River Raft


The river-as-a-metaphor-for-life concept is nothing new. From Longfellow’s “To the River Charles” to Maclean’s A River Runs Through It, writers, musicians, and thinkers have employed this device to resonate with audiences hungry for meaning. Last summer, as I paddled 160 miles of whitewater through Idaho, I understood why. I ran the Salmon River twice over a five-week period, and with all that time out in nature, some parallels to PBL surfaced like hungry trout.

You never run the same river (or project) twice

This idea comes from Heraclitus, a Greek philosopher born in 544 BCE who said, “No man ever steps in the same river twice, for it’s not the same river and he’s not the same man.” Similarly, we can begin a project with the same standards, the same objectives, or the same driving questions as the last time: these structures are like the banks of the river. But you won’t have the same students flowing through it, and you’re not the same teacher.

Scout obstacles ahead of time…

It takes time to pull over to the side of the river, secure your boat, and scramble over poison-ivy-infested rocks to check out a route in advance. The advantage is that you can plot a line through a rapid and avoid getting into a dangerous situation. PBL works best when a project is fully planned out before it’s launched. Time spent planning and anticipating is always worth it.

…but know that sometimes, you just have to “read and run”

However, no matter how much planning or scouting you do, rivers and projects are dynamic: you can’t anticipate every wave. In the middle of a class period, a project, or an exhibition, you may find yourself facepalming upon the realization that you should have done X, Y, or Z to better scaffold for students. There’s no back-paddling out of a rapid or a project. Enter with a lot of speed and energy, and you’ll buy yourself room to maneuver.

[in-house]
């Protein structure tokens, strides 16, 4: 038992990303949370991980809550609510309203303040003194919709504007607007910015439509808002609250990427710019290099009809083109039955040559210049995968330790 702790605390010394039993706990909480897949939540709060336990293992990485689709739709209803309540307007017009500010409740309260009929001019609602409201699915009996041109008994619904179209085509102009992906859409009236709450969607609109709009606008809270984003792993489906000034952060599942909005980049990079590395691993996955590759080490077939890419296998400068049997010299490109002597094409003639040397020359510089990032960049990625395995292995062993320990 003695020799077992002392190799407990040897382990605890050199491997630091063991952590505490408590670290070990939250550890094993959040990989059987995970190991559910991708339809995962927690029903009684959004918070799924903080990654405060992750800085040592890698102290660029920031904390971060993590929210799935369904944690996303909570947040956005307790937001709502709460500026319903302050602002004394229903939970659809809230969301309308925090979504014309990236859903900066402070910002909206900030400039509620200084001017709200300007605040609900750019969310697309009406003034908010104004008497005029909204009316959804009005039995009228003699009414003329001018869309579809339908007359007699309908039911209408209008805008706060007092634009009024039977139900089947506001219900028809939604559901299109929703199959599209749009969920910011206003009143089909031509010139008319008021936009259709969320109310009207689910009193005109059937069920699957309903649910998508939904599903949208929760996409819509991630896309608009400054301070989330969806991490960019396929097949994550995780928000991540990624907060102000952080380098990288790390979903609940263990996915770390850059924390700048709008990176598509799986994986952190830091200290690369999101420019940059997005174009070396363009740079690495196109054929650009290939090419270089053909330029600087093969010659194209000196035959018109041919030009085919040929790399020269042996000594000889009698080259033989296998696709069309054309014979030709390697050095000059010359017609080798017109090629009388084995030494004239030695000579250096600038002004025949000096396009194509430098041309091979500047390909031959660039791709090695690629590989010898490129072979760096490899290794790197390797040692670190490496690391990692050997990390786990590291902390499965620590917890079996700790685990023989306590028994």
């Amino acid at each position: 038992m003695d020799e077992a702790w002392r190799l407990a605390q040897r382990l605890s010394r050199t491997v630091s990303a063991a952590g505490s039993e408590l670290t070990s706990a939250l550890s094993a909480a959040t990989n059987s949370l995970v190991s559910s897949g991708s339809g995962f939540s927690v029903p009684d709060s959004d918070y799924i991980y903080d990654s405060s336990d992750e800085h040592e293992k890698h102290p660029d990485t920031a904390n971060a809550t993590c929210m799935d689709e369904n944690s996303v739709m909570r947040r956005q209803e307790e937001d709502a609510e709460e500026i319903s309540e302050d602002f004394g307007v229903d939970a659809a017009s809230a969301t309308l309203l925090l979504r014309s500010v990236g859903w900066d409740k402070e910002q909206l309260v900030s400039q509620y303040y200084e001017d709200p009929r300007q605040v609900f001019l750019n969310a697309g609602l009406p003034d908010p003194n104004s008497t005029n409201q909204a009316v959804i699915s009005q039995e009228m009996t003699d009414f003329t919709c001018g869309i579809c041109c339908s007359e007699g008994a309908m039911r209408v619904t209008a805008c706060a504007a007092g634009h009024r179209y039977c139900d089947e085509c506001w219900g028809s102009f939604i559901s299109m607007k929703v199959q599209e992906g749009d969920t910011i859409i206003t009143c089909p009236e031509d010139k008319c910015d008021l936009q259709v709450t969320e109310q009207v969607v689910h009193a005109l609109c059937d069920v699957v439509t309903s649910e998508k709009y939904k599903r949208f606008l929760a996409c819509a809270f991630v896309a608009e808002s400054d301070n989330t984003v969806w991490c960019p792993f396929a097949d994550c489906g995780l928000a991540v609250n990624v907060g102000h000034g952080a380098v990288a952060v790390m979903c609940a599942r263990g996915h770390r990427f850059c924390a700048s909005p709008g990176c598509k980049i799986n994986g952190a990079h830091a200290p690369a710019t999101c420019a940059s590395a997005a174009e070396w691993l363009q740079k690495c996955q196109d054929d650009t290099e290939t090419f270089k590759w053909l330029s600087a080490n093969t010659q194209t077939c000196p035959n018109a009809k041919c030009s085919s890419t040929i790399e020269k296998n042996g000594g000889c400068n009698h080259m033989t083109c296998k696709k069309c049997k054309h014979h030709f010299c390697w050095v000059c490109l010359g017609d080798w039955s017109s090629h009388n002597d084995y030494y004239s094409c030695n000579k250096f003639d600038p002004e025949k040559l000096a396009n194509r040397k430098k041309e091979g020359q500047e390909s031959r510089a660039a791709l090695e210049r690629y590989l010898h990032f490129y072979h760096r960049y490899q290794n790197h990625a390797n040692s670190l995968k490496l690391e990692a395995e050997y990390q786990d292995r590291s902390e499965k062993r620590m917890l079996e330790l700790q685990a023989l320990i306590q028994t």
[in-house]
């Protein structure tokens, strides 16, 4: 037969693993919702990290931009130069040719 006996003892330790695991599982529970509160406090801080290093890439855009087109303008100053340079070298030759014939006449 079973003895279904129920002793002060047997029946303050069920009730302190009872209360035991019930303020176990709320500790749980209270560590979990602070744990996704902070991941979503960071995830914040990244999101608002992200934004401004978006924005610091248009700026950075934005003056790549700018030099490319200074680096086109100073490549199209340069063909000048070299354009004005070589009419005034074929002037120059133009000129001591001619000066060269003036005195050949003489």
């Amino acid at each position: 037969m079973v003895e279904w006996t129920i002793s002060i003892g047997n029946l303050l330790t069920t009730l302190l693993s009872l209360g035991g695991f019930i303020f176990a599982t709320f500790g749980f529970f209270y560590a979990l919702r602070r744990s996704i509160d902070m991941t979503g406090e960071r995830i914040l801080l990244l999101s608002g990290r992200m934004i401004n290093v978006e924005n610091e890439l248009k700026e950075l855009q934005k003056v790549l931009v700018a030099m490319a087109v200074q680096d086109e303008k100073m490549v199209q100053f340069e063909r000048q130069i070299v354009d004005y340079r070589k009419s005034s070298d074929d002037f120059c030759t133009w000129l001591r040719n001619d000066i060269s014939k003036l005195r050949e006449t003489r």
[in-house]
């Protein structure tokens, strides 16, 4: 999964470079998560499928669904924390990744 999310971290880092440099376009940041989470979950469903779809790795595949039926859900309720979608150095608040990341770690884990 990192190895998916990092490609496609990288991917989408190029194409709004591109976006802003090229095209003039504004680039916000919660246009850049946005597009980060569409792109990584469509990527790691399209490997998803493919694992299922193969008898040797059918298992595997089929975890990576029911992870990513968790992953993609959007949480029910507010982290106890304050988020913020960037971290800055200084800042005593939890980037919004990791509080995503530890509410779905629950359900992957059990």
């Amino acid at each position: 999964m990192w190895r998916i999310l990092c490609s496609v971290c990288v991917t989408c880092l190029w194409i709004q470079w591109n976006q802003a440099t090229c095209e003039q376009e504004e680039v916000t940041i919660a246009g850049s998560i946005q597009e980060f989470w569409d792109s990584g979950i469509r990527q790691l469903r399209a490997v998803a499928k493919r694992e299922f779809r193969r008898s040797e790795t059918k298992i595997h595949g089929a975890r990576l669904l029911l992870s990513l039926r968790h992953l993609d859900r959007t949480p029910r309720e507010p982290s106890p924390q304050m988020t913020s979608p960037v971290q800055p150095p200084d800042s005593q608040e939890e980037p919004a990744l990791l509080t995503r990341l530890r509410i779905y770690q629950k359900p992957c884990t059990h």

Look where you want to go, not where you don’t want to go

River guides always point to the safest direction. With distance and the roar of the water as obstacles to communication, it’s dangerous to indicate where not to go. Your boat will generally go in the direction you’re looking, so don’t lose precious time and energy focusing on what not to do. Just reflect afterwards and take notes on what you can do better next time.

Rapids are rated on a system of Class I (moving water) to Class V (severe consequences possible). You boat at your level. So plan PBL at your appropriate level and notch it up as you gain experience. Choose the river (or project) that you can handle and get out there. Are you ready to run? See you on the water…

Want to learn more about PBL? Check out our books.

Register now for PBL World 2019.

Heather Wells, K-12 Chair of Modern & Classical Languages, Convent & Stuart Hall